$ ls -l /proc/1104 total 0 -r--r--r-- 1 eco eco 0 May 17 12:36 cmdline lrwxrwxrwx 1 eco eco 0 May 17 12:36 cwd -> /usr/local/bin -r-------- 1 eco eco 0 May 17 12:36 environ lrwxrwxrwx 1 eco eco 0 May 17 12:36 exe -> /usr/sbin/nc dr-x----- 2 eco eco 0 May 17 12:36 fd -r--r--r-- 1 eco eco 0 May 17 12:36 maps -rw------ 1 eco eco 0 May 17 12:36 mem -r--r--r-- 1 eco eco 0 May 17 12:36 mounts lrwxrwxrwx 1 eco eco 0 May 17 12:36 root -> / -r--r--r-- 1 eco eco 0 May 17 12:36 stat -r--r--r-- 1 eco eco 0 May 17 12:36 statm -r--r--r -- 1 eco eco 0 May 17 12:36 status $ more /proc/1104/cmdline /usr/sbin/nc-l-p31337-t
The grave-robber program in The
-rw-r--r-- 1 root root 1558129 May 30 18:50 coroner.log -rw-r--r-- 1 root root 154596 May 30 18:50 MD5_all -rw-r--r-- 1 root root 5618 May 30 18:50 error.log drwx------ 2 root root 4096 May 30 18:50 trust drwx------ 2 root root 4096 May 30 18:50 user vault drwx------ 10 root root 4096 May 30 18:49 conf_vault -rw-r--r-- 1 root root 2939919 May30 18:48 body drwx------- 2 root root 4096 May 30 18:48 command out drwx------ 2 root root 8192 May 30 18:48 icat drwx------ 2 root root 8192 May 30 18:47 proc drwx------ 2 root root 4096 May 30 18:47 removed_but_running drwx------ 2 root root 16384 May 30 18:47 pcat -rw-r--r-- 1 root root 10470 May 30 18:45 body.S
The "coroner.log" documents each action taken by grave-robber along with the date and time. Extracted data, such as recovered files, and process memory obtained using pcat and from the /proc virtual file system are organized into directories. The output of certain commands like lsof and ps are saved in the "command_out" directory and a mactime database (a.k.a. body file) of all files on the system is created. System configuration files and other files of interest are also preserved. Additionally, grave-robber calculates the MD5 values of all files, including the file containing the MD5 values. Even though a log file is created when grave-robber is run, it is advisable to document the process by taking notes and using the script command as discussed in Chapter 15.
As demonstrated in previous case examples, intruders use the Registry to ensure that programs they have installed stay running, even after the system is rebooted. For instance, Trojan horse programs often have associated entries in the Registry. The most common locations in the Registry for Trojans are:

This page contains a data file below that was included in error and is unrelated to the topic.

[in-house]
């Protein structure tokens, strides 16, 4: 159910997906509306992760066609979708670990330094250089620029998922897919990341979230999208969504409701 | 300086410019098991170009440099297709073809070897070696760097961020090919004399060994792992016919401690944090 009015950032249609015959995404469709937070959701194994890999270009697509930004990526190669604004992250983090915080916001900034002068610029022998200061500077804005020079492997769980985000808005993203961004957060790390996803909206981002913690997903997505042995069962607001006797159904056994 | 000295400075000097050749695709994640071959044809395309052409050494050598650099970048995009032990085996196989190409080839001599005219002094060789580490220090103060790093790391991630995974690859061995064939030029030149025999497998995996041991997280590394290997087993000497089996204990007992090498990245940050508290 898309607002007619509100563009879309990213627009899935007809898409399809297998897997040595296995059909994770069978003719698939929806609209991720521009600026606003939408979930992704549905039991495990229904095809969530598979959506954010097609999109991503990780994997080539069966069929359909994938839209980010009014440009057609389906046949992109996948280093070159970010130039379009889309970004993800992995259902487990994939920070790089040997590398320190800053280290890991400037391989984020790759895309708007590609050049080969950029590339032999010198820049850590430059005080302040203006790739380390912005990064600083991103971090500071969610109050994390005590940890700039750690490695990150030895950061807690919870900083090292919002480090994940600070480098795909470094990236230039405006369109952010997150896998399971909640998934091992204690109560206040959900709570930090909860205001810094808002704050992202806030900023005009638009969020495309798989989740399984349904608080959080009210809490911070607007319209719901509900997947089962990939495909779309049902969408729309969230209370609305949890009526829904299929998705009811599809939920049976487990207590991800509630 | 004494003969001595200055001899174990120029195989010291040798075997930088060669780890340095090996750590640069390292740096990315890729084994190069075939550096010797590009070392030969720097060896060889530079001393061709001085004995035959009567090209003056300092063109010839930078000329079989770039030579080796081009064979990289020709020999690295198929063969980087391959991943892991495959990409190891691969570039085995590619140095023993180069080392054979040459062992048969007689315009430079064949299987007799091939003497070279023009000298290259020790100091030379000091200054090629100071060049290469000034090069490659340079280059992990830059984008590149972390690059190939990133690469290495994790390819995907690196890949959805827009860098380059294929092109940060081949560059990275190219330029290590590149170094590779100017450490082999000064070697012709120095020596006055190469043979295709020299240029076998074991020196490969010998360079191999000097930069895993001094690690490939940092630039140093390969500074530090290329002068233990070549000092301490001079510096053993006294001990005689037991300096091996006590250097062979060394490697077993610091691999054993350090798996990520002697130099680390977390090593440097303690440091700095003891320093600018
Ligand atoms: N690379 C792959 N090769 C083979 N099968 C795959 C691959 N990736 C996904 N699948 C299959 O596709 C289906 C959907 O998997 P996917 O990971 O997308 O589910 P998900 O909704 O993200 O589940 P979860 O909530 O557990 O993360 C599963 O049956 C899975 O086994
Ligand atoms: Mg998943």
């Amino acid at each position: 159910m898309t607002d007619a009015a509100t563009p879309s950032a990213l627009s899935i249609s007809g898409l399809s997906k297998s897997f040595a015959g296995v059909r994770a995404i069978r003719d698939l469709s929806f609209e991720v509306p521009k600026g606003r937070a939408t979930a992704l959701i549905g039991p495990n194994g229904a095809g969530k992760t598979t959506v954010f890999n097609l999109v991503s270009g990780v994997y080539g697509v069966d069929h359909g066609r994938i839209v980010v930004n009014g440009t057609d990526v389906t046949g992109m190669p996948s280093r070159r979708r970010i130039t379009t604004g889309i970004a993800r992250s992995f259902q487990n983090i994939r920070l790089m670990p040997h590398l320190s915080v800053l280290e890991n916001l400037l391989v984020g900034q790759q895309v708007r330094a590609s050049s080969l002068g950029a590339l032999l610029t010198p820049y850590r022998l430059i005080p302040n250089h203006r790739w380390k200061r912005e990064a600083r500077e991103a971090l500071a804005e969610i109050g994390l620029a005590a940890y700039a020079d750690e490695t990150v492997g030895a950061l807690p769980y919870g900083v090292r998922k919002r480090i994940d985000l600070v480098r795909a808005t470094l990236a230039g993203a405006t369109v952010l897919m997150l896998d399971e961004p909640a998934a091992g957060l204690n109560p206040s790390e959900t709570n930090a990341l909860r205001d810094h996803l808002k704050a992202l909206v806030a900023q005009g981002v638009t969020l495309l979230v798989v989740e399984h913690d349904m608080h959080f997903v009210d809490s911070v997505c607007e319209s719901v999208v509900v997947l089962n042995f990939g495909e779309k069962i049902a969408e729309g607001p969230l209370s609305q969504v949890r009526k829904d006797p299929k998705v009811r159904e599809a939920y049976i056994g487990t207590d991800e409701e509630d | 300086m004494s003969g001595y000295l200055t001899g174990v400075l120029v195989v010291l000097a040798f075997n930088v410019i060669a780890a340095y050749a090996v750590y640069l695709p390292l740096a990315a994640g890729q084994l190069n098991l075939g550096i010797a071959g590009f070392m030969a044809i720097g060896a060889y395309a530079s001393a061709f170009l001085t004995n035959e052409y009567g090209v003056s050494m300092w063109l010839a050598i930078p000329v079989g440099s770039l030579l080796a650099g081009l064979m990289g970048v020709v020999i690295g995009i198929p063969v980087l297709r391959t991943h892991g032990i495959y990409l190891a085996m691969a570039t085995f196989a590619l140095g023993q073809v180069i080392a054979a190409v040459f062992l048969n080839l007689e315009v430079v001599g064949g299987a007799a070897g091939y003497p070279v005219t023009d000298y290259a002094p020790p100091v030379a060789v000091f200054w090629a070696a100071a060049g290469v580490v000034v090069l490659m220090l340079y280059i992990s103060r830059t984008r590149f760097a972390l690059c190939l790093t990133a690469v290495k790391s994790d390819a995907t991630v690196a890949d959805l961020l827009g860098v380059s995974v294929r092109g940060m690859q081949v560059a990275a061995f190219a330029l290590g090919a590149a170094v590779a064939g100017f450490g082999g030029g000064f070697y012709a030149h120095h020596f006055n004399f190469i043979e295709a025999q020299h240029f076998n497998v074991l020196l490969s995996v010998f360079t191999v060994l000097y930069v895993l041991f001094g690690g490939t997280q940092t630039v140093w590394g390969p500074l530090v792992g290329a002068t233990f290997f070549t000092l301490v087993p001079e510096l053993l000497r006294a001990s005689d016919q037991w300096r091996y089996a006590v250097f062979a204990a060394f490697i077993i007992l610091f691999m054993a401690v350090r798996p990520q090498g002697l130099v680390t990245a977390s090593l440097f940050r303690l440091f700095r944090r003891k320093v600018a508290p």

HKEY_LOCAL_MACHINE\Software\Microsoft\Windows\Current Version\Run HKEY_LOCAL_MACHINE\Software\Microsoft\Windows\Current Version\RunOnce HKEY_LOCAL_MACHINE\Software\Microsoft\Windows\Current Version\RunOnceEx HKEY_LOCAL_MACHINE\Software\Microsoft\Windows\CurrentVersion\RunServices HKEY_CURRENT_USER\Software\Microsoft\Windows\CurrentVersion\Run HKEY_CURRENT_USER\Software\Microsoft\Windows\CurrentVersion\RunOnce HKEY_CURRENT_USER\Software\Microsoft\Windows\CurrentVersion\RunOnceEx HKEY_CURRENT_USER\Software\Microsoft\Windows\CurrentVersion\RunServices
This list is not exhaustive since intruders regularly think of new ways to utilize the Registry such as making entries in the following keys:
HKEY_LOCAL_MACHINE\System\CurrentControlSet\Control\Session Manager\KnownDLLs HKEY_CLASSES_ROOT\exefile\shell\open\command HKEY_LOCAL_MACHINE\Software\Classes\exefile\shell\open\command
The default Registry value for version 7.2.1 of SubSeven is "WinLoader" and for Back Orifice 2000 it is "UMGR32," but these can be modified to make them harder to detect. Also, some Trojan horse programs do not just use the Registry. For instance, Subseven can be configured to start using entries in WIN.INI (e.g. run = subseven.exe) and SYSTEM.INI (e.g. shell = explorer.exe subseven.exe).
When it is necessary to make a bitstream copy of the hard drive on a compromised system, it is possible to do so over the network. For example, the following shows one partition on "host13" being
host 13# df -k Filesystem kbytes used avail capacity Mounted on /proc 0 0 0 0% /proc /dev/dsk/c0t3d0s0 134335 30698 90204 26% / /dev/dsk/c0t3d0s6 737894 461662 217201 69% /usr fd 0 0 0 0% /dev/fd swap 139944 29044 110900 21% /tmp host13# dd bs = 4096 if = /dev/dsk/c0t3d0s0 nc examiner 3416 examiner# nc -l -p 3416 > host13-c0t3d0s0.dd examiner# mount -o ro,loop,ufstype = sun -t ufs host13-c0t3d0s0.dd /mnt/host13
There are other
When investigating computer intrusions, it is often necessary to inspect files closely to determine what they are and how to interpret them. One approach to classifying files placed on a system by an intruder is to search the Internet for files with similar characteristics. For instance, the denial of service attack tools that were used to attack Yahoo and other large Internet sites contain information that can be useful for locating the source of the attacks. For instance, the following lines can be extracted from a denial of service tool called "trin00." The IP addresses at the end
socket bind recvfrom %s %s %s alf3YWfOhw.V. PONG *HELLO* 10.154.101.4 126.96.36.199
In addition to classifying a certain piece of digital evidence, it is often desirable to find unique characteristics that differentiate a given piece of digital evidence from other, similar pieces of digital data. In particular, it is very desirable to be able to determine the source of a piece of digital evidence. For instance, being able to show that a given sample of digital evidence originated on a suspect's computer could be enough to connect the suspect with the crime.
CASE EXAMPLE (LONDON 2002):
21-year-old Samir Rana, nicknamed "t0rner," was arrested following a year-long investigation into the creation of the Linux rootkit called "tOrnkit" and on suspicion of being a leading member of the infamous hacker
Executable version of keytime.pl from